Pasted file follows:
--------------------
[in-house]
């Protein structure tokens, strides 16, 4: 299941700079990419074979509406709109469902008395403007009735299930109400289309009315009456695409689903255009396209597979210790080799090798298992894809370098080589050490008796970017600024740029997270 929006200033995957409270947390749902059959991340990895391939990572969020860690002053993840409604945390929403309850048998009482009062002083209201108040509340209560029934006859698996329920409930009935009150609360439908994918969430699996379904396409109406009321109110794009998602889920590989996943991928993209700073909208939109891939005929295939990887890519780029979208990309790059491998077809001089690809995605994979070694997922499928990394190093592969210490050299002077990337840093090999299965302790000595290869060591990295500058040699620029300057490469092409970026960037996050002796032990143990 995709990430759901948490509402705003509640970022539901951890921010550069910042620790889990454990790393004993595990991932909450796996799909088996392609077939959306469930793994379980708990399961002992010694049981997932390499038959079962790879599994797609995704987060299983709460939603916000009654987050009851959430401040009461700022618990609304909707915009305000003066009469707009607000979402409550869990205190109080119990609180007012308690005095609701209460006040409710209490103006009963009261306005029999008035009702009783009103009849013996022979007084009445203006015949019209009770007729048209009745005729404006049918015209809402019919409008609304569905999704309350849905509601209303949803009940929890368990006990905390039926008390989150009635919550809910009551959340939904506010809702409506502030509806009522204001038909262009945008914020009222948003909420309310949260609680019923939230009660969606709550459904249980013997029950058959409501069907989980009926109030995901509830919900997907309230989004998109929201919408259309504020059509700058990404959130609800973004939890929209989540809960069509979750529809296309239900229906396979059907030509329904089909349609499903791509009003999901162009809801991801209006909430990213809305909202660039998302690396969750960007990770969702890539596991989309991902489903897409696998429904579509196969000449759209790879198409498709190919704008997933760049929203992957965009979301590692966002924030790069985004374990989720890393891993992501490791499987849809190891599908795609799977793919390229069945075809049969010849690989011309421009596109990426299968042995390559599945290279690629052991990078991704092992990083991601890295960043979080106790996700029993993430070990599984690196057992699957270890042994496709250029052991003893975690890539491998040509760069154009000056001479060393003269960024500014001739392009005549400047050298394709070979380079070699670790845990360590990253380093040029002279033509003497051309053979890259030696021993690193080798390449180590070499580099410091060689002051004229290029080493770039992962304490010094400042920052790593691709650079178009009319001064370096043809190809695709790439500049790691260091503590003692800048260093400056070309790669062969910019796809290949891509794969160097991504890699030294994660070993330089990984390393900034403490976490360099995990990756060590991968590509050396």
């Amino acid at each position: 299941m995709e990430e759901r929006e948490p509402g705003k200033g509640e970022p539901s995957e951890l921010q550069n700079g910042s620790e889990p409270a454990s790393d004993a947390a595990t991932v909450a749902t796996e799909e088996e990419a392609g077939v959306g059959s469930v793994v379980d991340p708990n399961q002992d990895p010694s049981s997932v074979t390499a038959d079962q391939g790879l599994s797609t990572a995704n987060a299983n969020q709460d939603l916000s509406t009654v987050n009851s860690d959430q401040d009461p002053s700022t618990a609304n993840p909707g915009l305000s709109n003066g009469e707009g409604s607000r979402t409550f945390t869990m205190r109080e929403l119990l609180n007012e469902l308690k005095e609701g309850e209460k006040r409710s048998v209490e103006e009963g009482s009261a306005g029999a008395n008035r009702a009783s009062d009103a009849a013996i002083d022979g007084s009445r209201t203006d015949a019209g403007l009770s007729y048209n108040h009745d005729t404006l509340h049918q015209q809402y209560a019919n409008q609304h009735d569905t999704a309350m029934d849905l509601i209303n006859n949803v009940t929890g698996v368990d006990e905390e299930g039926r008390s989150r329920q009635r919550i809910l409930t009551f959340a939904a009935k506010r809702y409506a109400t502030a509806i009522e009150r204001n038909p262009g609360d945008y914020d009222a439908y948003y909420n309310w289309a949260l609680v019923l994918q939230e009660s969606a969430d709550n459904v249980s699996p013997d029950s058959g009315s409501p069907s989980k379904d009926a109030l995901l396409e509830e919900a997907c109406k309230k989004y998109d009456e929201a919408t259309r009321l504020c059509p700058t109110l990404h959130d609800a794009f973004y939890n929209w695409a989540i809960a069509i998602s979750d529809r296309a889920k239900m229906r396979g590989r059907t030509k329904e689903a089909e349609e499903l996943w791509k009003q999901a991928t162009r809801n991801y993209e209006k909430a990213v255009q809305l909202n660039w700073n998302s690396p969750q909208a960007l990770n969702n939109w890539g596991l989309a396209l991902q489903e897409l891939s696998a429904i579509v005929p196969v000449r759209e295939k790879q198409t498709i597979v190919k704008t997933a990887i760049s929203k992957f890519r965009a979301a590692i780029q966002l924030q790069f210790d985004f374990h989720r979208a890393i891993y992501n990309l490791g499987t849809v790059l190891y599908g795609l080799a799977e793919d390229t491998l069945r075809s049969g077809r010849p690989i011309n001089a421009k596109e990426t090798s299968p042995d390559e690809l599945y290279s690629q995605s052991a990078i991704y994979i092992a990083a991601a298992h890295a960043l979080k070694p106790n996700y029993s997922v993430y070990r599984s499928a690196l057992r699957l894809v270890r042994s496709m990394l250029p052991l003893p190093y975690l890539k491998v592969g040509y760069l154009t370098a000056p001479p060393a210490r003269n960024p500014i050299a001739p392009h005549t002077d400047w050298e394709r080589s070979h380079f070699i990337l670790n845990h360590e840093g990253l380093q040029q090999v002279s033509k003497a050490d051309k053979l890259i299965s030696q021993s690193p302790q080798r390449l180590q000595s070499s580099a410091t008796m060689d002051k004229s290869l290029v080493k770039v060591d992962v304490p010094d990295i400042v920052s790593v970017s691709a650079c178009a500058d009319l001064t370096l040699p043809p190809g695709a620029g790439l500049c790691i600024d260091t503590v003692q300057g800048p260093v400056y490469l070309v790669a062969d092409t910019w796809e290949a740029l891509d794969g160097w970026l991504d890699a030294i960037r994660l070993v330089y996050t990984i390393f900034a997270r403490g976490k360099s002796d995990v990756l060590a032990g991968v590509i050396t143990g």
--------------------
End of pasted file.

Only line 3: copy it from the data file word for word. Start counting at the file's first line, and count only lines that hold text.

């Amino acid at each position: 299941m995709e990430e759901r929006e948490p509402g705003k200033g509640e970022p539901s995957e951890l921010q550069n700079g910042s620790e889990p409270a454990s790393d004993a947390a595990t991932v909450a749902t796996e799909e088996e990419a392609g077939v959306g059959s469930v793994v379980d991340p708990n399961q002992d990895p010694s049981s997932v074979t390499a038959d079962q391939g790879l599994s797609t990572a995704n987060a299983n969020q709460d939603l916000s509406t009654v987050n009851s860690d959430q401040d009461p002053s700022t618990a609304n993840p909707g915009l305000s709109n003066g009469e707009g409604s607000r979402t409550f945390t869990m205190r109080e929403l119990l609180n007012e469902l308690k005095e609701g309850e209460k006040r409710s048998v209490e103006e009963g009482s009261a306005g029999a008395n008035r009702a009783s009062d009103a009849a013996i002083d022979g007084s009445r209201t203006d015949a019209g403007l009770s007729y048209n108040h009745d005729t404006l509340h049918q015209q809402y209560a019919n409008q609304h009735d569905t999704a309350m029934d849905l509601i209303n006859n949803v009940t929890g698996v368990d006990e905390e299930g039926r008390s989150r329920q009635r919550i809910l409930t009551f959340a939904a009935k506010r809702y409506a109400t502030a509806i009522e009150r204001n038909p262009g609360d945008y914020d009222a439908y948003y909420n309310w289309a949260l609680v019923l994918q939230e009660s969606a969430d709550n459904v249980s699996p013997d029950s058959g009315s409501p069907s989980k379904d009926a109030l995901l396409e509830e919900a997907c109406k309230k989004y998109d009456e929201a919408t259309r009321l504020c059509p700058t109110l990404h959130d609800a794009f973004y939890n929209w695409a989540i809960a069509i998602s979750d529809r296309a889920k239900m229906r396979g590989r059907t030509k329904e689903a089909e349609e499903l996943w791509k009003q999901a991928t162009r809801n991801y993209e209006k909430a990213v255009q809305l909202n660039w700073n998302s690396p969750q909208a960007l990770n969702n939109w890539g596991l989309a396209l991902q489903e897409l891939s696998a429904i579509v005929p196969v000449r759209e295939k790879q198409t498709i597979v190919k704008t997933a990887i760049s929203k992957f890519r965009a979301a590692i780029q966002l924030q790069f210790d985004f374990h989720r979208a890393i891993y992501n990309l490791g499987t849809v790059l190891y599908g795609l080799a799977e793919d390229t491998l069945r075809s049969g077809r010849p690989i011309n001089a421009k596109e990426t090798s299968p042995d390559e690809l599945y290279s690629q995605s052991a990078i991704y994979i092992a990083a991601a298992h890295a960043l979080k070694p106790n996700y029993s997922v993430y070990r599984s499928a690196l057992r699957l894809v270890r042994s496709m990394l250029p052991l003893p190093y975690l890539k491998v592969g040509y760069l154009t370098a000056p001479p060393a210490r003269n960024p500014i050299a001739p392009h005549t002077d400047w050298e394709r080589s070979h380079f070699i990337l670790n845990h360590e840093g990253l380093q040029q090999v002279s033509k003497a050490d051309k053979l890259i299965s030696q021993s690193p302790q080798r390449l180590q000595s070499s580099a410091t008796m060689d002051k004229s290869l290029v080493k770039v060591d992962v304490p010094d990295i400042v920052s790593v970017s691709a650079c178009a500058d009319l001064t370096l040699p043809p190809g695709a620029g790439l500049c790691i600024d260091t503590v003692q300057g800048p260093v400056y490469l070309v790669a062969d092409t910019w796809e290949a740029l891509d794969g160097w970026l991504d890699a030294i960037r994660l070993v330089y996050t990984i390393f900034a997270r403490g976490k360099s002796d995990v990756l060590a032990g991968v590509i050396t143990g």